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Paul Nelson, Deseret News
The city of Clearfield is in the process of buying the Clearfield Mobile Home Park, 442 S. State. Dozens of residents currently live there. When the purchase is finalized, the city said the residents will likely have 90 days to find a new place to live. They say they will offer financial assistance to those who need it.

CLEARFIELD — The city has some big aspirations to redevelop a section of land it is in the process of purchasing for $4.75 million.

But the move isn't sitting well with residents of a mobile home park that will be forced to move.

The city is currently under contract to purchase the Clearfield Mobile Home Park at 442 S. State. According to a news release from the city, the park sits on 15 acres in the heart of the city and includes 172 mobile home spaces, with approximately 47 units occupied.

“This has been an area that we have wanted to redevelop and bring a little more life into for quite some time,” said Trevor Cahoon, communication coordinator for Clearfield.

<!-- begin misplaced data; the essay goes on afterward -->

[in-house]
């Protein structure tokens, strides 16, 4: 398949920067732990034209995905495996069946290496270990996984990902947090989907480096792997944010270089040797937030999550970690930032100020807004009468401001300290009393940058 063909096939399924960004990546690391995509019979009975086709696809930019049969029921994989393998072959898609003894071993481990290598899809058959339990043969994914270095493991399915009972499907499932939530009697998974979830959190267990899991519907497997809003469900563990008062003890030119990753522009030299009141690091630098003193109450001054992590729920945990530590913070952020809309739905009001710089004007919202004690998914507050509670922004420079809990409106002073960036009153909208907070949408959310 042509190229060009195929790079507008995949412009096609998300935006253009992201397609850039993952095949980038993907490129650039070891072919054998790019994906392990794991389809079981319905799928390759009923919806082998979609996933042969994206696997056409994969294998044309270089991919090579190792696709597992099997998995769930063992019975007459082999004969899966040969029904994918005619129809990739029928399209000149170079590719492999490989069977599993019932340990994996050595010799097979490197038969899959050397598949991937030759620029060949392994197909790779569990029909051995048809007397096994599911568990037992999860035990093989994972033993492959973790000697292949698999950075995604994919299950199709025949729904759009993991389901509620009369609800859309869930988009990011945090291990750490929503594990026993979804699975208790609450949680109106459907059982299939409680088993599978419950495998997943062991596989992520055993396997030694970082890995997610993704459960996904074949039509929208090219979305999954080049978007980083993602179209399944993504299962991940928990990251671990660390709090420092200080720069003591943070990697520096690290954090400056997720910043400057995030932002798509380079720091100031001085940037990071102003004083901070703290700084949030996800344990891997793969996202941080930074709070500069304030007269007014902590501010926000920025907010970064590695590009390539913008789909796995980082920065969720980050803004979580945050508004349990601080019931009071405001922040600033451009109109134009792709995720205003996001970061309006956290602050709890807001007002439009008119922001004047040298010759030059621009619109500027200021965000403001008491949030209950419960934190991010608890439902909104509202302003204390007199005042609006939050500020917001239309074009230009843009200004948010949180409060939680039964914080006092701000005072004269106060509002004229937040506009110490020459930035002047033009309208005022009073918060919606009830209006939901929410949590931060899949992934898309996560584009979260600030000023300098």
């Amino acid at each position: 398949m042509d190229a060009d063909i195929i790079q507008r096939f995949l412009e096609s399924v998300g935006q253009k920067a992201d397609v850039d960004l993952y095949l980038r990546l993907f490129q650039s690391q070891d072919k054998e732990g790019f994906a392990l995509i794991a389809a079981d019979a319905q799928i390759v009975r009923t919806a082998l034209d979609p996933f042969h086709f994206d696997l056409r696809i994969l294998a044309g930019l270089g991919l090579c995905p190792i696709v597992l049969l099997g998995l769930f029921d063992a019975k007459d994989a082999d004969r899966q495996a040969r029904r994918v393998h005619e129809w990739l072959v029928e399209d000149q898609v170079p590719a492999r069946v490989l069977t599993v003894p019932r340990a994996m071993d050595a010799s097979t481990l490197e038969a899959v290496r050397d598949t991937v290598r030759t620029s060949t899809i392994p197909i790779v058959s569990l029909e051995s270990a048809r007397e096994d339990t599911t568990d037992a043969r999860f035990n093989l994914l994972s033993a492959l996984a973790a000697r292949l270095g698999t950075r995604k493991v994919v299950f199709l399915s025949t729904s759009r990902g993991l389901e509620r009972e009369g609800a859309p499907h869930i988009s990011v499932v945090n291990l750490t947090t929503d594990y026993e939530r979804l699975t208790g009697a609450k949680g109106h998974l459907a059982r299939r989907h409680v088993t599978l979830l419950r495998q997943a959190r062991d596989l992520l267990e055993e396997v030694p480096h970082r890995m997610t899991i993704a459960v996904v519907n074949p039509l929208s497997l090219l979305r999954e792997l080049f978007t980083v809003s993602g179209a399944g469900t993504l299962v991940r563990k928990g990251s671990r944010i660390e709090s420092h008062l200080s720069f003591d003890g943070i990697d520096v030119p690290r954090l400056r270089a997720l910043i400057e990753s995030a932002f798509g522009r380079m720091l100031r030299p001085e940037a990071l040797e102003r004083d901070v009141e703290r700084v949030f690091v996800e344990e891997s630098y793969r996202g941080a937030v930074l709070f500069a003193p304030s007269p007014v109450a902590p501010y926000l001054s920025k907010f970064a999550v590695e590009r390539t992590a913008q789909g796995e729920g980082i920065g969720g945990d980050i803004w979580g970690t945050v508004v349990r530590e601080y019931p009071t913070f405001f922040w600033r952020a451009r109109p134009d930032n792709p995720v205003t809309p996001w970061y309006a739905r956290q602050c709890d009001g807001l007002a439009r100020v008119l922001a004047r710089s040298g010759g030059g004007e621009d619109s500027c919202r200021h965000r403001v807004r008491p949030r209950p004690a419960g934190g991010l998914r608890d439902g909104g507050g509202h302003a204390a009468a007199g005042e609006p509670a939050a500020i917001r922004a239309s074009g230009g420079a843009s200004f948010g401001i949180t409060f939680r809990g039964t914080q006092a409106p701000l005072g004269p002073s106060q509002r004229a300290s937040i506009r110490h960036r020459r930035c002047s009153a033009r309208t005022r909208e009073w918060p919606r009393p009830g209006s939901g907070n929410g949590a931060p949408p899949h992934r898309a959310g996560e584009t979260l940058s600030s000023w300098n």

But some Clearfield Mobile Home Park residents said the city never indicated to them before Tuesday night’s meeting that it was going to close the park.

This news came as a big surprise to John J. Mallorey, a disabled veteran who has lived there for three years and doesn’t know where else he would go.

“When I came here, it had a bad reputation and I feel safe here, and I don’t feel safe a lot of places,” Mallorey said.

The city has not decided when anyone would be asked to leave, yet.

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“Currently, we will be the owners after we sign on the property,” Cahoon said. “At that point, they will continue to make their same rent payments until the time is determined by the city that the park will be closed. We anticipate a 90-day notice period on that closure, allowing the residents ample opportunity to find a new placement, and we will assist them to do that as well.”

Cahoon said the city plans to communicate with the residents on a regular basis and its goal is to have them be a part of the process. They’ll also provide financial assistance to the people moving out.

“I’m a religious man and I pray, and for the last eight or nine months I’ve been counting my blessings,” Mallorey said. “I’ve landed on my feet. I felt comfortable. I felt at home, and this is just another mountain to climb.”

Contributing: Viviane Vo-Duc